Recent news about state hydrogen stategies brings this potential fuel solution back into the foreground. But what is hydrogen and why does it matter?
Hydrogen is set to accelerate as a fuel source over the next decade, but we need to watch where it’s used, according to a Cosmos Briefing on the 11th of March 2021.
Jessica Allen, a chemical engineer at the University of Newcastle, and Adam Osseiran, an electrical engineer at Edith Cowan University, discussed the chemistry and the future of hydrogen in the energy industry.
The session was hosted by the Royal Institution of Australia’s lead scientist, Alan Duffy.
Chemistry of hydrogen
Hydrogen is one of the best-studied elements in the world. In pure form, it’s a gas, and the most abundant element in the universe.
Pure hydrogen has been used in industry for decades. But the current interest in hydrogen is driven principally as a source of energy and electricity. Hydrogen gas can be combusted to create water vapour and energy or electricity: a potentially clean energy source. The catch? It also takes energy to make.
Allen characterises hydrogen in this context as “almost a battery. So you charge it by making the hydrogen and then you discharge it by using the hydrogen”.
Production and carbon emissions
Pure hydrogen doesn’t exist in large amounts on the earth’s surface. “It’s the most abundant element in the universe, it’s actually limitless …[but] as just gas, we have to make it,” says Osseiran.
There are a number of ways to make hydrogen, with varying levels of emissions. At the moment, hydrogen production is carbon-intensive.
“Mostly it comes from natural gas. So methane,” says Allen.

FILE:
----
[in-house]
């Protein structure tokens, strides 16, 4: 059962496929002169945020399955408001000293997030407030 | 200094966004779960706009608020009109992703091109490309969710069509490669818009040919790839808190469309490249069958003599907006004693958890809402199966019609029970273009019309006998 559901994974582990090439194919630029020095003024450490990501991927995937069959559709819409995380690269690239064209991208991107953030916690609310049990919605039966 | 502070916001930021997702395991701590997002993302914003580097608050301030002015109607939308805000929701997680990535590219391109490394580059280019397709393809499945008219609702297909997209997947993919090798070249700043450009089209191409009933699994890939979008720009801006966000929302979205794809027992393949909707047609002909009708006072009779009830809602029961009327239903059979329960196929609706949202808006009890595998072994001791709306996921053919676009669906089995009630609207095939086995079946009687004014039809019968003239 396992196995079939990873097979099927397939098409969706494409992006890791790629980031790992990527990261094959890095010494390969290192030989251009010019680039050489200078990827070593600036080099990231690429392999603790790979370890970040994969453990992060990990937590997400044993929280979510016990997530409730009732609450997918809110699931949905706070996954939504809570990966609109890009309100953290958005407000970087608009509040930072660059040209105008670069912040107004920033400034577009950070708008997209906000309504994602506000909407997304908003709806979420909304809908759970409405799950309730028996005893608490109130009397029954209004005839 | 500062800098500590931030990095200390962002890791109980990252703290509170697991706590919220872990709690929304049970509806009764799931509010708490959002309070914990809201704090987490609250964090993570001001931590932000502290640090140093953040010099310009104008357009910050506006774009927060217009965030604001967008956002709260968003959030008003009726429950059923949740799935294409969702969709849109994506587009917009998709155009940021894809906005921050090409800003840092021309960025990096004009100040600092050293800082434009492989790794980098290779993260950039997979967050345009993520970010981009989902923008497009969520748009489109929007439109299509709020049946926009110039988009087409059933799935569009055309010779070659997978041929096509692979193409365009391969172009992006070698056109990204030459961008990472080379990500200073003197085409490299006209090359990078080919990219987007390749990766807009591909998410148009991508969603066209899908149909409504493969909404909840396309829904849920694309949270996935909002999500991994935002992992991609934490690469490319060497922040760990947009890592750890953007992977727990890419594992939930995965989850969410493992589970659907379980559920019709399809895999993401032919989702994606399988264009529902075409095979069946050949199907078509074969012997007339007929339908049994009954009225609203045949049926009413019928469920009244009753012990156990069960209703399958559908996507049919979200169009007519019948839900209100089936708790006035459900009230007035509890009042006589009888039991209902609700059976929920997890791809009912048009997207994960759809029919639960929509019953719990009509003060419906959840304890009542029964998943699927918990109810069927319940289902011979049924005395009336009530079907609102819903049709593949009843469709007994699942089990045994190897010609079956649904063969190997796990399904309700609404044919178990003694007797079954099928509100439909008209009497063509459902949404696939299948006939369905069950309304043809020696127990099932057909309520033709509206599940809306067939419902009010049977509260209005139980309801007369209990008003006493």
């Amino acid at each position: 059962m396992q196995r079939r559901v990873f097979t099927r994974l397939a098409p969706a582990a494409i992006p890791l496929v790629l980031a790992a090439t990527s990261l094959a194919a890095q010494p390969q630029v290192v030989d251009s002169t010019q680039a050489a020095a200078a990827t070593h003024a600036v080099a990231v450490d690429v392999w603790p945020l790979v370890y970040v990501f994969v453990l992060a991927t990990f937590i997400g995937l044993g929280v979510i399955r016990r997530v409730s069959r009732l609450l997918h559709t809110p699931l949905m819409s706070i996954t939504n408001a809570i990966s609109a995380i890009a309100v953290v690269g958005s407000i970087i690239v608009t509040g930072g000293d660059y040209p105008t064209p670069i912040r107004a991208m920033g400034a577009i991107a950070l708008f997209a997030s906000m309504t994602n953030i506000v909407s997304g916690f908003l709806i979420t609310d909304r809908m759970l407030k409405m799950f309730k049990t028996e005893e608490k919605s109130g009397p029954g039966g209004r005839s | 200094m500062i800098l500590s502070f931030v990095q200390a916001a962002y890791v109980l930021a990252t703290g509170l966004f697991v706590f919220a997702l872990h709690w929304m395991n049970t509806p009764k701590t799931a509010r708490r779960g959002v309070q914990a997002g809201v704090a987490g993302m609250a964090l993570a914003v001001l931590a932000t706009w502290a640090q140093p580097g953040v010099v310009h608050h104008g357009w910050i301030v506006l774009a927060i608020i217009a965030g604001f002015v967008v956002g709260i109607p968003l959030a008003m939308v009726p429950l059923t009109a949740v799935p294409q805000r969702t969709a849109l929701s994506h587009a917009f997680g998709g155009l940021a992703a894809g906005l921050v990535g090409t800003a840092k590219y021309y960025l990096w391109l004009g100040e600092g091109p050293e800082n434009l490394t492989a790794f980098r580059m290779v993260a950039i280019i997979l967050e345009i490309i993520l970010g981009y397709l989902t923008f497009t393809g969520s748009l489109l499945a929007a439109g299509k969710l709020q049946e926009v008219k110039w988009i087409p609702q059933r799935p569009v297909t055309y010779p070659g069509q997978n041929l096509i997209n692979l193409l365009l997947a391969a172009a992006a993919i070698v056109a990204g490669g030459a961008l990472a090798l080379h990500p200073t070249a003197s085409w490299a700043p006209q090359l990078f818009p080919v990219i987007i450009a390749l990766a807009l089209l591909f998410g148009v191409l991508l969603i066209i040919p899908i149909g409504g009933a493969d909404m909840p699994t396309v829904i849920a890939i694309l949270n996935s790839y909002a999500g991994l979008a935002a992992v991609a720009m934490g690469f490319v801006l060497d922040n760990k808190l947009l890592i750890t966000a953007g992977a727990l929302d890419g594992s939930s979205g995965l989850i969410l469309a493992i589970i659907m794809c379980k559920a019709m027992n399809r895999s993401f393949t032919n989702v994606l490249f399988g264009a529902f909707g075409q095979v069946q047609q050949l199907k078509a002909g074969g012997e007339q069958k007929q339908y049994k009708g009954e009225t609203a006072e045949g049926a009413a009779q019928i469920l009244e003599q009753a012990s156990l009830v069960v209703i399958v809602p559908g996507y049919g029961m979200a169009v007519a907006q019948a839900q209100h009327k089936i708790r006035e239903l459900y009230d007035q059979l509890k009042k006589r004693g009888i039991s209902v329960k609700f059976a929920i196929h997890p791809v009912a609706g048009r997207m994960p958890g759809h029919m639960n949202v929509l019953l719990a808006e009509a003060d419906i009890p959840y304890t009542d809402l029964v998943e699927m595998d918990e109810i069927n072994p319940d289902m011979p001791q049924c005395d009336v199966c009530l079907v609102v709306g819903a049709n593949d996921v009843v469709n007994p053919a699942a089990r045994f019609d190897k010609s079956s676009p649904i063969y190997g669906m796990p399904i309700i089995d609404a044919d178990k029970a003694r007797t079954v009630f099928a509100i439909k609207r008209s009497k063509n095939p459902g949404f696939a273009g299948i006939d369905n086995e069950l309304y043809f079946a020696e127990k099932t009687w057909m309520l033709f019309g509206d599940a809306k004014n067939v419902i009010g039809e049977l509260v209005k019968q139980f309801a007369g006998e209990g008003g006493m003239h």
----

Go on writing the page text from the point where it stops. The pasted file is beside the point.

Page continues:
“And when we make hydrogen in this way, because we start off with a bit of carbon to begin with, we’re also going to make some CO2. So that’s not a low-emission pathway for hydrogen generation, unless we also capture and store that carbon dioxide. The other way to make hydrogen is through electrolysis, and water splitting. Again, we can make that in a way that still has carbon emissions, if the electricity for electrolysis comes from coal-fired power or the grid. Or we can do it in a green way using solar and wind energy for the water splitting process.”
Osseiran says there are ways of labelling hydrogen gas by its production. “We gave it names, we gave it colour.”
“Brown hydrogen is produced by using fossil fuels such as coal and natural gas…grey hydrogen is obtained from again our fossil fuels.”
“Blue hydrogen is a similar process to the grey… except that we capture the CO2 and put it somewhere out of reach…to get it out of the atmosphere.”
White hydrogen is made from plastic, creating carbon monoxide in the process. Green hydrogen – made from water by electrolysis – is the only genuinely carbon-free version.
“There’s quite a few things we can do with hydrogen once we’ve made it,” says Allen. “If we’re talking about electricity and energy, the best way to get electricity from hydrogen is to put it through a fuel cell. That’s the most efficient technology.”
“In electrolysis, we put in electricity and water and we get out hydrogen and oxygen. In a fuel cell, we put in hydrogen, and we get out electricity and water.”
While it has potential in other areas, both Allen and Osseiran agree that the most immediate application of hydrogen fuel is in small amounts – such as fuel cells in vehicles.
That said, there are applications of hydrogen across the board. “It is easy to get caught up thinking about energy as electricity,” says Allen. “But if you’re a chemical engineer, we know that there are a lot of different manufacturing processes that need energy input that’s not necessarily electrical energy input.”